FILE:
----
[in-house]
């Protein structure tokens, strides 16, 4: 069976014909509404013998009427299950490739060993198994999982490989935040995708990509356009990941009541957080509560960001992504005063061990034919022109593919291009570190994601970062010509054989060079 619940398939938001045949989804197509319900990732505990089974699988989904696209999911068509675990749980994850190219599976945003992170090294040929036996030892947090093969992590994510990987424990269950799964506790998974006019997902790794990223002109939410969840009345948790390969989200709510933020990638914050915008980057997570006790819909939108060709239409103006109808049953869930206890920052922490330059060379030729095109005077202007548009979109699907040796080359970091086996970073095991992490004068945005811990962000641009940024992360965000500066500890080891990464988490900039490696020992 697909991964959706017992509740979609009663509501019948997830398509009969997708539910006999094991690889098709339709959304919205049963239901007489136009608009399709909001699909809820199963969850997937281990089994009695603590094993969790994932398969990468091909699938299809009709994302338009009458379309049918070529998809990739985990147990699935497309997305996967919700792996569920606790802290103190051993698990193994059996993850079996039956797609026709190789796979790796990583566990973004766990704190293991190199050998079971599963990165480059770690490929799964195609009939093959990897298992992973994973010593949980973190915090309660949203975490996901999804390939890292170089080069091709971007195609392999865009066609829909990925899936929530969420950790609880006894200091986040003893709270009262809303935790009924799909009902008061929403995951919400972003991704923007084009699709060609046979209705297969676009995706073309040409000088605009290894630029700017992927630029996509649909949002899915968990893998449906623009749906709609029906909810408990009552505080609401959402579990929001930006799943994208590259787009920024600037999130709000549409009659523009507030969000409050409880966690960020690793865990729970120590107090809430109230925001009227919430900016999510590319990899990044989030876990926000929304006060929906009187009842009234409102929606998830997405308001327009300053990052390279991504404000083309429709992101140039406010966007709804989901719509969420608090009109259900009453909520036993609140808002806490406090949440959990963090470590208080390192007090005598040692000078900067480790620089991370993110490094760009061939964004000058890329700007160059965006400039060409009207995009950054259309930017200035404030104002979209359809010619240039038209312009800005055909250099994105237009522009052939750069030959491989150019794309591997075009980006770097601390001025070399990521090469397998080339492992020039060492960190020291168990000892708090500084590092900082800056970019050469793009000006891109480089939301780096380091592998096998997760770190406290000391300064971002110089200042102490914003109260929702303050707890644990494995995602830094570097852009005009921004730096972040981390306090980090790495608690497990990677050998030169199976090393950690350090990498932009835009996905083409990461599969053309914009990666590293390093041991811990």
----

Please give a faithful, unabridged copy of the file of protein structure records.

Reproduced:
[in-house]
């Protein structure tokens, strides 16, 4: 069976014909509404013998009427299950490739060993198994999982490989935040995708990509356009990941009541957080509560960001992504005063061990034919022109593919291009570190994601970062010509054989060079 619940398939938001045949989804197509319900990732505990089974699988989904696209999911068509675990749980994850190219599976945003992170090294040929036996030892947090093969992590994510990987424990269950799964506790998974006019997902790794990223002109939410969840009345948790390969989200709510933020990638914050915008980057997570006790819909939108060709239409103006109808049953869930206890920052922490330059060379030729095109005077202007548009979109699907040796080359970091086996970073095991992490004068945005811990962000641009940024992360965000500066500890080891990464988490900039490696020992 697909991964959706017992509740979609009663509501019948997830398509009969997708539910006999094991690889098709339709959304919205049963239901007489136009608009399709909001699909809820199963969850997937281990089994009695603590094993969790994932398969990468091909699938299809009709994302338009009458379309049918070529998809990739985990147990699935497309997305996967919700792996569920606790802290103190051993698990193994059996993850079996039956797609026709190789796979790796990583566990973004766990704190293991190199050998079971599963990165480059770690490929799964195609009939093959990897298992992973994973010593949980973190915090309660949203975490996901999804390939890292170089080069091709971007195609392999865009066609829909990925899936929530969420950790609880006894200091986040003893709270009262809303935790009924799909009902008061929403995951919400972003991704923007084009699709060609046979209705297969676009995706073309040409000088605009290894630029700017992927630029996509649909949002899915968990893998449906623009749906709609029906909810408990009552505080609401959402579990929001930006799943994208590259787009920024600037999130709000549409009659523009507030969000409050409880966690960020690793865990729970120590107090809430109230925001009227919430900016999510590319990899990044989030876990926000929304006060929906009187009842009234409102929606998830997405308001327009300053990052390279991504404000083309429709992101140039406010966007709804989901719509969420608090009109259900009453909520036993609140808002806490406090949440959990963090470590208080390192007090005598040692000078900067480790620089991370993110490094760009061939964004000058890329700007160059965006400039060409009207995009950054259309930017200035404030104002979209359809010619240039038209312009800005055909250099994105237009522009052939750069030959491989150019794309591997075009980006770097601390001025070399990521090469397998080339492992020039060492960190020291168990000892708090500084590092900082800056970019050469793009000006891109480089939301780096380091592998096998997760770190406290000391300064971002110089200042102490914003109260929702303050707890644990494995995602830094570097852009005009921004730096972040981390306090980090790495608690497990990677050998030169199976090393950690350090990498932009835009996905083409990461599969053309914009990666590293390093041991811990």